In its application, it stated: “The building has been unoccupied for several years and its physical condition has deteriorated significantly over that time. It has become prone to vandalism and trespass and is becoming difficult to manage and secure.

“Its demolition will allow the structure and resultant debris to be removed, improving the visual amenities of the locality. It will also enable the site to become readily available for a sensitive redevelopment in association with the adjacent Meyler House.”

It added: “The cleared site will become part of the adjoining Meyler House site, with proposals being prepared to redevelop and construct affordable elderly persons apartments and associated parking facilities.”

Ateb has said it expected the demolition works to take several weeks, starting this April.

Agent Evans Banks Planning Limited, in a supporting statement said The Grove, adjoining Ateb’s head offices at Meyler House, received permission back in 2009 for the “Demolition of existing dwelling and replacement with apartments, houses and landscaped grounds.”

Conservation Area Consent was also granted at that time.

“Those permissions were not implemented and have long since lapsed, but nevertheless indicate that the principle of demolishing The Grove was deemed acceptable at that time to the local planning authority,” said Evans Banks Planning Limited.

“A pre-application enquiry has recently been presented before the local planning authority which seeks to reignite such redevelopment proposals but on a much larger site, incorporating Meyler House and its grounds into a comprehensive redevelopment scheme to create elderly persons apartments.”

It added: “This current submission seeks to renew that 2009 Conservation Area Consent given that the existing former dwellinghouse has now reached a physical state where its deterioration is causing concern.”

County planners determined that prior approval is needed before any demolition works take place, with details of tree protection while the works take place needed, along with a suitable method statement to minimise noise, dust and a strategy for dealing with hazardous materials should they arise during the demolition.

A similar application by Ateb, for demolition works at the town’s former learning centre, near to the former county library, was recently made subject to broadly similar conditions.

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Pembrokeshire council tax rise ‘highest in Wales in 20 years’



A UK campaign group is to target Pembrokeshire ahead of the county facing what the group says would be the largest council tax increase in England and Wales in more than a decade.

At the February meeting of the county council’s Cabinet, members backed a council tax increase in Pembrokeshire of 16.3 per cent.

The proposed increase, which will be decided by full council at its March 7 meeting, would see the basic council tax level – before town/community precepts and the police precept are included – rise by £219.02 for the average Band D property, taking it to £1,561.98.

It is expected to be the highest percentage rate in Wales, on top of previous Pembrokeshire increases of 12.5 per cent, 9.92 per cent, five per cent, 3.75 per cent, five per cent and 7.5 per cent.

The TaxPayers’ Alliance (TPA) has launched a campaign against the proposed increase, and will be in Milford Haven on Thursday, February 29, and Friday, March 1, delivering leaflets and speaking to residents about the proposed increase.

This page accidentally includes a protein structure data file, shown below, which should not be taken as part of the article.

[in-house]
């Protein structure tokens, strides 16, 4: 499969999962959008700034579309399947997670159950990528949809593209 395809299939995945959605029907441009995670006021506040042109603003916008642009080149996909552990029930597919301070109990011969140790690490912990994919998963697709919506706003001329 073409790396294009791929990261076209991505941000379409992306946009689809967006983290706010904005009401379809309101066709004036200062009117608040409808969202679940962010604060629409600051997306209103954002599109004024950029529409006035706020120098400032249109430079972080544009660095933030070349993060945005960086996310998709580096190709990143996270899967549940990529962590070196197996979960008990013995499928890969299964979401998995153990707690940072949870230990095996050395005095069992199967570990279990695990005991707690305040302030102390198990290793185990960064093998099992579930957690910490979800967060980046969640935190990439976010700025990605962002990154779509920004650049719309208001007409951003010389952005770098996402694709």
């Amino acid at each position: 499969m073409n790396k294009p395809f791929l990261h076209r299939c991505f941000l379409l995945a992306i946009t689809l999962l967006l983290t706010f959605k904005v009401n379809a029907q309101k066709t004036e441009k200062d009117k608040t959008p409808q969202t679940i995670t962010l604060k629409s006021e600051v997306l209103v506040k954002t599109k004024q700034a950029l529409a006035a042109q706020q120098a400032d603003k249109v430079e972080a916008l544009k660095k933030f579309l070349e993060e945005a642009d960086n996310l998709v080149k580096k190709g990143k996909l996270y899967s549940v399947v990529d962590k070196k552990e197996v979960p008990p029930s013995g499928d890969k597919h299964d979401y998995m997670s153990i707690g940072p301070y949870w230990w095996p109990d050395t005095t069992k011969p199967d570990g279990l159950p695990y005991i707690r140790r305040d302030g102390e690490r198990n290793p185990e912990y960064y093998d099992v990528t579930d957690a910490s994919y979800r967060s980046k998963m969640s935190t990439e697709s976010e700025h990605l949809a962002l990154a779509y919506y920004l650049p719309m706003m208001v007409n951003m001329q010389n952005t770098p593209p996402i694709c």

TPA research says that if the tax rise is agreed, it will be the largest in England and Wales since 2012-13, when referendum principles were agreed.

England differs from Wales in having a cap, needing a referendum for any rate above five per cent for the 2024-25 financial year.

Taxpayers Alliance says Pembrokeshire’s proposal would be the largest percentage increase in Wales since 2000-01 and the third largest since 1997-98.

The only larger rises were in 2000-01 and 1998-99, when Monmouthshire and Powys county councils increased their council tax by 23.15 per cent and 17.5 per cent respectively, the group says.

At the February meeting of Pembrokeshire’s Cabinet, potential rises of 18.94 per cent, and an eye-watering 20.98 were mooted, which would have placed the county in second place.

The TPA is calling on residents in Pembrokeshire to write to the leader of the council, Cllr David Simpson, expressing their opposition to the proposals.

Benjamin Elks, grassroots development manager of the TaxPayers’ Alliance, said: “This record-busting rate rise would deal a devastating blow to household finances in Pembrokeshire.

“Local taxpayers face being punished for the council’s failure to find efficiencies, cut down on waste and balance the books.

“Councillors should show some backbone, stand up for their residents and say no to this ruinous tax hike.”

Pembrokeshire, currently facing a projected funding gap of £31.9m, has historically had the lowest council tax in Wales.

For comparison, the current 2023-’24 average Band D base council tax – before police and town/community council parts of the overall bill are included – for Pembrokeshire is £1,342.86, compared to Ceredigion and Carmarthenshire at £1,553.60 and £1,490.97 respectively.

If the council had Ceredigion’s level of council tax for 2023-24, it would have had an additional £11.758m income and if it had Carmarthenshire’s it would have had an additional £8.264m.

Pembrokeshire Cabinet Member for Corporate Finance Cllr Alec Cormack said: “For 2024-25, Pembrokeshire County Council is facing additional demand pressures in statutory services (adult and children’s social care, homelessness and education).

“This means we need an extra £17m to provide these services next year – this alone is equivalent to an increase of over 26 per cent on council tax. Additionally, we face inflationary pressures of £22.8m.

“Our funding gap, after the AEF money we’ll receive from Welsh Government, is £31.9m.

“We are legally required to balance our budget – to match the amount of money coming in against what we spend to provide services. We are planning to make savings on our spending of £12.2m, as well as utilising some council tax premiums to enhance the sustainability of our communities.

“This has allowed us to limit the council tax rise to 16.31 per cent. This weighs up the need to limit council tax rises on residents against the need to preserve services used by many of the most vulnerable people in the county.

“The demand pressures, particularly in social care, are affecting all councils in Wales, but particularly Pembrokeshire, since we have had the lowest council tax in Wales for decades.

“Based on current information, we expect Pembrokeshire to still have one of the lowest council tax levels – probably 18th out of the 22 Welsh local authorities.”

Neighbouring Ceredigion is recommended to back an 11.1 per cent increase at its full council meeting of February 29.